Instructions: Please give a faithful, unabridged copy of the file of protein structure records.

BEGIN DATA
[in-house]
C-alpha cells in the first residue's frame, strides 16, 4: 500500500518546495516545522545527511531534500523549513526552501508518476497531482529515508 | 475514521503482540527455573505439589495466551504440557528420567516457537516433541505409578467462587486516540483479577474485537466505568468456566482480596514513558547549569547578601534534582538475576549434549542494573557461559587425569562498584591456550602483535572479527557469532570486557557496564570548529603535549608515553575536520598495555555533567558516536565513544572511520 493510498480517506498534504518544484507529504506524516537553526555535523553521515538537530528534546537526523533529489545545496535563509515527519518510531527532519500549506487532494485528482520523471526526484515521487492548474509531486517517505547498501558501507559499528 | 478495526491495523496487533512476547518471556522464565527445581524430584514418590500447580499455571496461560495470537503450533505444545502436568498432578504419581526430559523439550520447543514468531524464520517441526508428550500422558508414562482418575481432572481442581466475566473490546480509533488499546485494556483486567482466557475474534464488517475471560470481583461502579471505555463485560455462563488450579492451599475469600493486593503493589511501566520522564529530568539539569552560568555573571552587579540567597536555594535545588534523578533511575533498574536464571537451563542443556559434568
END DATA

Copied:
[in-house]
C-alpha cells in the first residue's frame, strides 16, 4: 500500500518546495516545522545527511531534500523549513526552501508518476497531482529515508 | 475514521503482540527455573505439589495466551504440557528420567516457537516433541505409578467462587486516540483479577474485537466505568468456566482480596514513558547549569547578601534534582538475576549434549542494573557461559587425569562498584591456550602483535572479527557469532570486557557496564570548529603535549608515553575536520598495555555533567558516536565513544572511520 493510498480517506498534504518544484507529504506524516537553526555535523553521515538537530528534546537526523533529489545545496535563509515527519518510531527532519500549506487532494485528482520523471526526484515521487492548474509531486517517505547498501558501507559499528 | 478495526491495523496487533512476547518471556522464565527445581524430584514418590500447580499455571496461560495470537503450533505444545502436568498432578504419581526430559523439550520447543514468531524464520517441526508428550500422558508414562482418575481432572481442581466475566473490546480509533488499546485494556483486567482466557475474534464488517475471560470481583461502579471505555463485560455462563488450579492451599475469600493486593503493589511501566520522564529530568539539569552560568555573571552587579540567597536555594535545588534523578533511575533498574536464571537451563542443556559434568